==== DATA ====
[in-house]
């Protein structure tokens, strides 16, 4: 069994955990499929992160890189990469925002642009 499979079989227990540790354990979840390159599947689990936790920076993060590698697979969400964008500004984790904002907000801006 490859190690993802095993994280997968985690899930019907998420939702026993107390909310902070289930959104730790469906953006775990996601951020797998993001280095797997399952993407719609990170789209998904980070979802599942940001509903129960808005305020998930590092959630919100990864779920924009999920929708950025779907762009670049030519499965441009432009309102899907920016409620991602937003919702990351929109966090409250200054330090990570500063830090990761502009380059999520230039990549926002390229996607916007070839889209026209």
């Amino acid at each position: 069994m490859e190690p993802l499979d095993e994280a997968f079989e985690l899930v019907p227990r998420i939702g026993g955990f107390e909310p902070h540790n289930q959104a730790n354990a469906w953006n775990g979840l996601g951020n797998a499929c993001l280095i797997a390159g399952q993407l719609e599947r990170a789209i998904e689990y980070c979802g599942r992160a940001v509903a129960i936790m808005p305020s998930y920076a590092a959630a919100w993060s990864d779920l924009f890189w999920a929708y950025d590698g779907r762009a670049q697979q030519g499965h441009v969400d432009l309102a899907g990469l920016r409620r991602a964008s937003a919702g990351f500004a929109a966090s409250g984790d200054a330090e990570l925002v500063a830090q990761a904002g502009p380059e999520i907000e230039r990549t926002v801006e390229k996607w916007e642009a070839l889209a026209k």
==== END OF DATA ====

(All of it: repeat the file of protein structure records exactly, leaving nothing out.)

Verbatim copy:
[in-house]
């Protein structure tokens, strides 16, 4: 069994955990499929992160890189990469925002642009 499979079989227990540790354990979840390159599947689990936790920076993060590698697979969400964008500004984790904002907000801006 490859190690993802095993994280997968985690899930019907998420939702026993107390909310902070289930959104730790469906953006775990996601951020797998993001280095797997399952993407719609990170789209998904980070979802599942940001509903129960808005305020998930590092959630919100990864779920924009999920929708950025779907762009670049030519499965441009432009309102899907920016409620991602937003919702990351929109966090409250200054330090990570500063830090990761502009380059999520230039990549926002390229996607916007070839889209026209």
């Amino acid at each position: 069994m490859e190690p993802l499979d095993e994280a997968f079989e985690l899930v019907p227990r998420i939702g026993g955990f107390e909310p902070h540790n289930q959104a730790n354990a469906w953006n775990g979840l996601g951020n797998a499929c993001l280095i797997a390159g399952q993407l719609e599947r990170a789209i998904e689990y980070c979802g599942r992160a940001v509903a129960i936790m808005p305020s998930y920076a590092a959630a919100w993060s990864d779920l924009f890189w999920a929708y950025d590698g779907r762009a670049q697979q030519g499965h441009v969400d432009l309102a899907g990469l920016r409620r991602a964008s937003a919702g990351f500004a929109a966090s409250g984790d200054a330090e990570l925002v500063a830090q990761a904002g502009p380059e999520i907000e230039r990549t926002v801006e390229k996607w916007e642009a070839l889209a026209k």